Elizabeth is a modern woman. Smart. Independent. As sexual as she wants to be-with whomever she wants to be. But a breakup with her academic boyfriend has hit her harder than she cares to admit. And while her latest gig, translating a glitzy Czech thriller into English, offends her literary sensibilities, it arouses others with its steamy scenes of eroticism, violence, submission, and dominance. Then, when her favorite Van Morrison CD disappears from its rack and her house is inexplicably violated, Elizabeth is afraid she's starting to lose it-she even consults a local vicar about the possibility of poltergeists. But what this woman in the lovely Victorian is experiencing is not supernatural. Nor is it madness. For in the dead of night, she will suddenly come face-to-face with her tormentor. She will smell him, she will touch him, and she will make a choice. Then the real haunting will begin.
There's a lot of showy exposition about the complicated ebb and flow of sexual power and violence, but, in the end, this thriller is about cheap thrills. Dunant, author of the popular Hannah Wolfe mystery series (Under My Skin, 1995, etc.), tells the story of Elizabeth Skvorecky. Recovering from a bad split with her live-in lover, Lizzie hunkers down in her London mansion to translate a trashy Czech police thriller. At first she resists the tale, internally railing against its images of mutilated female torsos and women chained up as dogs. But she gradually discovers that the misogynistic violence has "burrowed its way under her skin." In fact, it makes her hot. Meanwhile, someone appears to be infiltrating her home: CDs are disappearing, possessions are moved and then the manuscript of her translation is smeared with ketchup. Her vindictive ex A ghost When Lizzie awakens one night to find a stranger perched on her bed clutching a hammer, she seduces him proactively and is unexpectedly, and disturbingly, aroused. But when she learns that a serial "hammer rapist" is amok, she stops congratulating herself for surviving and begins stalking her stalker, baiting him with throbbingly sadistic chapters ostensibly translated from the Czech thriller but which, in fact, she has written herself to spook the prying rapist. Dunant "quotes" long passages of both the porn thriller and Lizzie's addenda, and then dismisses them as "total crap." Presumably, Lizzie is somehow empowered by writing bad porn, but we're certainly no better for reading it. Ultimately, it's hard to distinguish between what Lizzie writes and the ill-conceived, poorly disguised appeal to prurience Dunant has penned. (Apr.) -- PUBLISHERS WEEKLY.
There are no customer reviews available at this time. Would you like to write a review?
Random House Trade Paperbacks
June 13, 2005
Number of Print Pages*
Adobe DRM EPUB
* Number of eBook pages may differ. Click here for more information.
Excerpt from Transgressions by Sarah Dunant
It first started four months after she had separated from Tom, although at the time, of course, she didn't think of it as "It." At the time, it was simply the morning when she walked into the kitchen and couldn't find the Van Morrison CD. She hadn't given it much thought then, just flicked her way through the rack and chose something else.
But over the coming weeks she had missed the album. Called Enlightenment, it was recorded at the turn of the nineties (years that seemed to have passed her by musically) and had a great opening track that roared out of the speakers, high and sassy, suggesting that there might indeed be life after the end of a failed relationship. In those scorching, high-summer days when there was so much sun that even the plants were calling for mercy, it had become a kind of anthem for her, offering a vision of a future that she couldn't quite let herself believe in.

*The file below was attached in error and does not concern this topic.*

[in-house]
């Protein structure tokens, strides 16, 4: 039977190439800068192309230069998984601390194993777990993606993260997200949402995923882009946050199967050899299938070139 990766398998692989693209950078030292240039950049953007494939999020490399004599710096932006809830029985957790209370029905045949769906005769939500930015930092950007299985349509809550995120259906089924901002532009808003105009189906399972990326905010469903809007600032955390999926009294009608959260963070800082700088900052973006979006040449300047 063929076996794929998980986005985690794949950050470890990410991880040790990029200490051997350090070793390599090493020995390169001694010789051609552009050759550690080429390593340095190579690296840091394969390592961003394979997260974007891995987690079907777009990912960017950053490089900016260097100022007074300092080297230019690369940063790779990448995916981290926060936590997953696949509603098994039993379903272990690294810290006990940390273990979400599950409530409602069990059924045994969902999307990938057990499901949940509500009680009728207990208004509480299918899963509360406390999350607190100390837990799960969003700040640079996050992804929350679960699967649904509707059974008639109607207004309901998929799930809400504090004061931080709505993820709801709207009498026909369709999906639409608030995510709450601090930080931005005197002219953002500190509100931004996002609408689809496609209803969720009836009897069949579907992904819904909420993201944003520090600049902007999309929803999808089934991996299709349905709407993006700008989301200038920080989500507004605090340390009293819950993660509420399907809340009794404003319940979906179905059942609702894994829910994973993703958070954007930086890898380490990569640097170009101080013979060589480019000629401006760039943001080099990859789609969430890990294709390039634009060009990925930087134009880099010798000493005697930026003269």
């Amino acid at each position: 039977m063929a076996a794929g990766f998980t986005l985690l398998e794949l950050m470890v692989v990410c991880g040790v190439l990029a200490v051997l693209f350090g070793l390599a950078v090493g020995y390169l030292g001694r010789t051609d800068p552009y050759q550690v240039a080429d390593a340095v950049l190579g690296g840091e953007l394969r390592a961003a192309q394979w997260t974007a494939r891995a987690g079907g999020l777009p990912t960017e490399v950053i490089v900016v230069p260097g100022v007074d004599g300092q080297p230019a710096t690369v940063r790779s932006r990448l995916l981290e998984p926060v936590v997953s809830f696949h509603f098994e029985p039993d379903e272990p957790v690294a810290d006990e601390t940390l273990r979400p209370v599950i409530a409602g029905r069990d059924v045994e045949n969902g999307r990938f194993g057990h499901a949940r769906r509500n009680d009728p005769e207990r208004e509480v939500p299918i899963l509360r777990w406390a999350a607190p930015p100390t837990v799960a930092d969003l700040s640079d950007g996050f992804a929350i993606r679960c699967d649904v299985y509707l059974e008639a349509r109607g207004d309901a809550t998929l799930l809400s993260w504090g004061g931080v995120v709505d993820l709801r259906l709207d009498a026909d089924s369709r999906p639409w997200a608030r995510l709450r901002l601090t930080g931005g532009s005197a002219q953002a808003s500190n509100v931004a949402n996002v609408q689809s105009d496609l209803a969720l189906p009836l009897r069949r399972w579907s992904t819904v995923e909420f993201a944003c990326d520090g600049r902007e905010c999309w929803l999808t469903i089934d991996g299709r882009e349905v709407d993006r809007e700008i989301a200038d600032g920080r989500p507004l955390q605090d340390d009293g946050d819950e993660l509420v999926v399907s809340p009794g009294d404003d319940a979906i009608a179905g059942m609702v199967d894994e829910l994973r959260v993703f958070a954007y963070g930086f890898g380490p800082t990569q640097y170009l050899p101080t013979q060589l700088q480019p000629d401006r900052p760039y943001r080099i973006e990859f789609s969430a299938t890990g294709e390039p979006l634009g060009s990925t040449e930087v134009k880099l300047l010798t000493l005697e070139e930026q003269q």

It had been her custom to play it first thing in the morning, as she opened up the French windows onto the garden and laid breakfast for herself on the slowly yellowing lawn. The day after Tom had moved out, taking his half of the kitchen with him, she had gone to the local department store and bought a whole set of absurd, brightly colored plates and breakfast cups and a shiny black cappuccino maker, stylish, very Italian. It had taken her a while to fathom the instructions?she was one of those independent women who nevertheless left the electronic part of her life to whichever man was in it at the time?but once she had mastered it she was able to conjure up fabulous cupfuls of frothy coffee, which she sipped luxuriously while sitting on the lawn and which left thick white mustaches on her upper lip. There was, of course, no one to lick them off. Not that she minded that. On the contrary. After so long living in the shadow of a slow death, she felt a quiet, almost triumphant sense of release.
Still, she missed the Van Morrison. There were other albums of his she could have played, but they all came from different parts of her life, fragments of a musical autobiography that predated Tom, and were therefore so long ago now that it was hard to remember that they had happened to the same person. The pleasure of this album was that it felt new to who she was now. It had come the same week as the breakfast set, along with a brooding, melancholic version of Leonard Cohen songs sung by an American singer named Jennifer Warnes with a voice like raw silk, flaws and all.
This new music became a kind of benchmark of her progress. One day when she was in the car, "Famous Blue Raincoat" turned up to top volume, she imagined herself hearing it again in a couple of years, when the emotional landscape was different, and saying to herself, "Ah, yes, that was one of the records I split up with Tom to," as if the act had been just another event in a life unfolding and not the end of it, as it so often felt now.